Narrator: Cassandra Morris
Published on 23 April 2019
Genres: Contemporary, Fantasy, United States, Young Adult
Source: my local library
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One of Us Is Lying meets Carrie in this suspenseful story of friendship, family, and revenge.
Magpie Lewis started writing in her yellow notebook the day after her family self-destructed. The day her father ruined her mother's life. The day Eryn, Magpie's sister, skipped town and left her to fend for herself. The day of Brandon Phipp's party.
Now Magpie is called a slut in the hallways of her high school, her former best friend won't speak to her, and she spends her lunch period with a group of misfits who've all been as socially exiled as she has. And so, feeling trapped and forgotten, Magpie retreats to her notebook, dreaming up a magical place called Near.
Near is perfect – a place where her father never cheated, her mother never drank, and Magpie's own life never derailed so suddenly. She imagines Near so completely, so fully, that she writes it into existence, right in her own backyard. At first, Near is a peaceful escape, but soon it becomes something darker, somewhere nightmares lurk and hidden truths come to light. Soon it becomes a place where Magpie can do anything she wants.. even get her revenge.
You Must Not Miss is an intoxicating, twisted tale of magic, menace, and the monsters that live inside us all.
I quite enjoyed this book. It was suspenseful, probably even bordering on horror, with a sprinkling of magical realism.
I liked the atmospheric writing style. It was suspenseful and evocative, and I found it engaging and entertaining. I like the word choices and how the author kept the audience in suspense for most of the novel as to the true events leading up to the beginning of the book.
I didn’t very much like Magpie, as she did seem pathologically self-involved, however the author worked hard at making ex-BFF Allison even more self-centred, spoiled, and awful than Magpie, so she didn’t seem that bad in comparison. Magpie did have a lot going on psychologically, but she also didn’t seem to care about anything much anymore (possibly due to depression which was never touched on as I believe it is deliberately left open to interpretation), or any possible consequences of her actions, which led me to think maybe she was a psychopath dressed up as a sweet innocent teen girl. Her lack of morality and conscience paired perfectly with the suspense and horror elements. I also think my interpretation of Magpie’s character makes sense because she’s so quiet, she’s not a drama queen throwing tantrums unlike Allison, and she takes everything internally. Which explains why she creates a whole world just from the power of her imagination.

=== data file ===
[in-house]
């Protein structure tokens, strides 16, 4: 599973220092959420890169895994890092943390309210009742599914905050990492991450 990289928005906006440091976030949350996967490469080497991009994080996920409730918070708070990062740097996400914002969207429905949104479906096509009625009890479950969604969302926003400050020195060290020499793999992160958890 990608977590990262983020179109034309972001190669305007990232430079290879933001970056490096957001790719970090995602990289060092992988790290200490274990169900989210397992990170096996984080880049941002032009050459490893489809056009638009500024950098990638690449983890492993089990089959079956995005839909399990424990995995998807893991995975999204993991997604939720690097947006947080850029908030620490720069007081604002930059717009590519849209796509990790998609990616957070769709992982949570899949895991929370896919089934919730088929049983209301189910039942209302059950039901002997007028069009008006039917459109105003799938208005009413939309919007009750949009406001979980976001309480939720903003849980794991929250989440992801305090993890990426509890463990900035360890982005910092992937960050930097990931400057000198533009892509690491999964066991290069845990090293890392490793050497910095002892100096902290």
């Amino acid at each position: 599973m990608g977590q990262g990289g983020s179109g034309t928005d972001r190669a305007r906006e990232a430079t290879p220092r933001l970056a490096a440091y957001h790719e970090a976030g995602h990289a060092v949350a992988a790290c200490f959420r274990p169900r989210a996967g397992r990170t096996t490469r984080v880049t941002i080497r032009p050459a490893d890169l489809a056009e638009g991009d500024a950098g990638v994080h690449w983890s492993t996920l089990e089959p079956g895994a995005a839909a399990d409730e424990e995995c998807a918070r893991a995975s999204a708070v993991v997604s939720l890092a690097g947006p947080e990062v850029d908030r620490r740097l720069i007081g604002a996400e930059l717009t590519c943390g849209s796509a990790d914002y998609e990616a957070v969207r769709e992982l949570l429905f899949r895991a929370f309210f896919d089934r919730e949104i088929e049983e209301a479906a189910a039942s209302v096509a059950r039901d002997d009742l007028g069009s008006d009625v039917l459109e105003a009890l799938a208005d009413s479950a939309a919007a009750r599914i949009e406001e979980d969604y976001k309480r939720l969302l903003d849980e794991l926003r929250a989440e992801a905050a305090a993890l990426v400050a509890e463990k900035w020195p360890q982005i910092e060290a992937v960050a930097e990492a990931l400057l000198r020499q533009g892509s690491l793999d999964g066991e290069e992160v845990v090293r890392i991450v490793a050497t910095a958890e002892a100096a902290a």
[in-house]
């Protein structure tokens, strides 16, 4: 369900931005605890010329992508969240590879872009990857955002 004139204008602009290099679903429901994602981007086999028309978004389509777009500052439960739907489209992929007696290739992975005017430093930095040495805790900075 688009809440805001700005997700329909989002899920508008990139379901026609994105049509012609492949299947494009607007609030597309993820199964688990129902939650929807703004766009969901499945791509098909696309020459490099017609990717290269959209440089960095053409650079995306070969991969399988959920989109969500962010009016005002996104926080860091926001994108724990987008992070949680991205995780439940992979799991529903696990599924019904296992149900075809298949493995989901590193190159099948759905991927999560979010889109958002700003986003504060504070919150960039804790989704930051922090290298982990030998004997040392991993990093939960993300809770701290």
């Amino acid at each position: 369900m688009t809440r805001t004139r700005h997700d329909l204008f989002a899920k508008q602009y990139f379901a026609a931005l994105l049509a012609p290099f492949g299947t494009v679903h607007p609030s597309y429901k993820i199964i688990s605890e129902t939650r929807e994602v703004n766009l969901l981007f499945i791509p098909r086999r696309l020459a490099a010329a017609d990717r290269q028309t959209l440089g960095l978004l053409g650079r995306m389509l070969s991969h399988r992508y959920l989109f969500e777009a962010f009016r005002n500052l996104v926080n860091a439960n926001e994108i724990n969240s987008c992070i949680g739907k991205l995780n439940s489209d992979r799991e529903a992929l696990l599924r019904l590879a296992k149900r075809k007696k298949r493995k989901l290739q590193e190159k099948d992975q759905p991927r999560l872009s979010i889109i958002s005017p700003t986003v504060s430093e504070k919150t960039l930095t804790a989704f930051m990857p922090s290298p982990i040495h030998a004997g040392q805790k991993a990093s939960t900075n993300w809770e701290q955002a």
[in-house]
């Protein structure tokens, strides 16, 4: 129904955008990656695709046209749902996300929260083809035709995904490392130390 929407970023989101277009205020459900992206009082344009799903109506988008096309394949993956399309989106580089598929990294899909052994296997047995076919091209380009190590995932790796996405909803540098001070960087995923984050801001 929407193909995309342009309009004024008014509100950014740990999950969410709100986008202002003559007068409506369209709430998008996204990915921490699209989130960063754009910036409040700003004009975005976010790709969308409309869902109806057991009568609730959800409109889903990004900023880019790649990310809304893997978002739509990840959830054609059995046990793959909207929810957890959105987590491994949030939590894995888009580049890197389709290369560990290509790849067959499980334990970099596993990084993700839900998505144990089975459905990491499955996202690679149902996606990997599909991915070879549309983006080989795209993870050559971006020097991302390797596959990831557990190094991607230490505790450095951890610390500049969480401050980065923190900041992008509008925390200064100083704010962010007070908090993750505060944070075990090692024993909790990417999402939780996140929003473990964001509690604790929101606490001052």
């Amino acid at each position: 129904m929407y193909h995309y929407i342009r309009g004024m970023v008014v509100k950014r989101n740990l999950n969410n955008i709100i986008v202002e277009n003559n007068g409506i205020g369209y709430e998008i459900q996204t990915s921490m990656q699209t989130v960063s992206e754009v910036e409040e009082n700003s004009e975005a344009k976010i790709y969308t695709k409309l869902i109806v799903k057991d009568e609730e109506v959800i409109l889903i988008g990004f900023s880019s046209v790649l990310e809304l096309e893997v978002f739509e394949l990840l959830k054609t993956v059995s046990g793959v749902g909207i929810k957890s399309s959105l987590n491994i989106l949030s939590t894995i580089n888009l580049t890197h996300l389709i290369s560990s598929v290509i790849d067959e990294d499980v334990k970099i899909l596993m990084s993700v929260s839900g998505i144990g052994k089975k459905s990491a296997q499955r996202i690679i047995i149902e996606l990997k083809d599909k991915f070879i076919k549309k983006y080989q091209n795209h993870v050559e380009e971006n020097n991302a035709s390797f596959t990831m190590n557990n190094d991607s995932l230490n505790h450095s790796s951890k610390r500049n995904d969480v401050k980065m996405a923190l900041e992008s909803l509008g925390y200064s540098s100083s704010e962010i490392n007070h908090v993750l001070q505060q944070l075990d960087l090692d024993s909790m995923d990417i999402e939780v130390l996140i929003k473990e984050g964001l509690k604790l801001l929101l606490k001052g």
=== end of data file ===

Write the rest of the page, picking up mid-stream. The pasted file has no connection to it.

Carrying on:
However me disliking the main character doesn’t mean this is a bad book. I also think Cathy and Heathcliff are awful characters (not badly written, but bad people) who do awful things but Wuthering Heights is still one of my favourite books because of this.
I did really liked Ben, a trans character that Magpie kinda almost starts dating, and how that friendship developed, what with sharing secrets and being vulnerable with each other. Clare was also another good developing friendship character due to also having suffered a personal trauma. I liked how the author wrote that Magpie had lost a friendship and was forced to make new friends rather than just being a weird loner with no friends her whole life. It meant Magpie was struggling to find her new place in her school and with new people. However, Magpie’s psychoticness meant that these friends, despite being genuinely wonderful to her, were not treated with the kind of love and respect they deserved, which is part of my problem with Magpie. She was too self-involved and driven to revenge to really reciprocate their genuine kindness and friendship. I get that she is flawed and that’s what drives the narrative and I’m okay with that, but I just don’t really like characters like that. They’re not for me, and that’s okay.
I’ve been having a hard time with endings recently, and when I had very nearly finished this book, being just a few minutes from the end, I thought that I was possibly in for yet another unsatisfying ending. However, I am pleased to say that upon finishing the book, including the epic conclusion, that I found the ending completely and totally satisfying. Magpie wasn’t in the same position she was when the book started, she’d grown as a character, and the nature of the book – suspense – meant that the ending could even be up to interpretation, which I liked. I chose to interpret it rather morbidly, as I didn’t like the character due to her choices, and I wanted her to get what I figured was a comeuppance.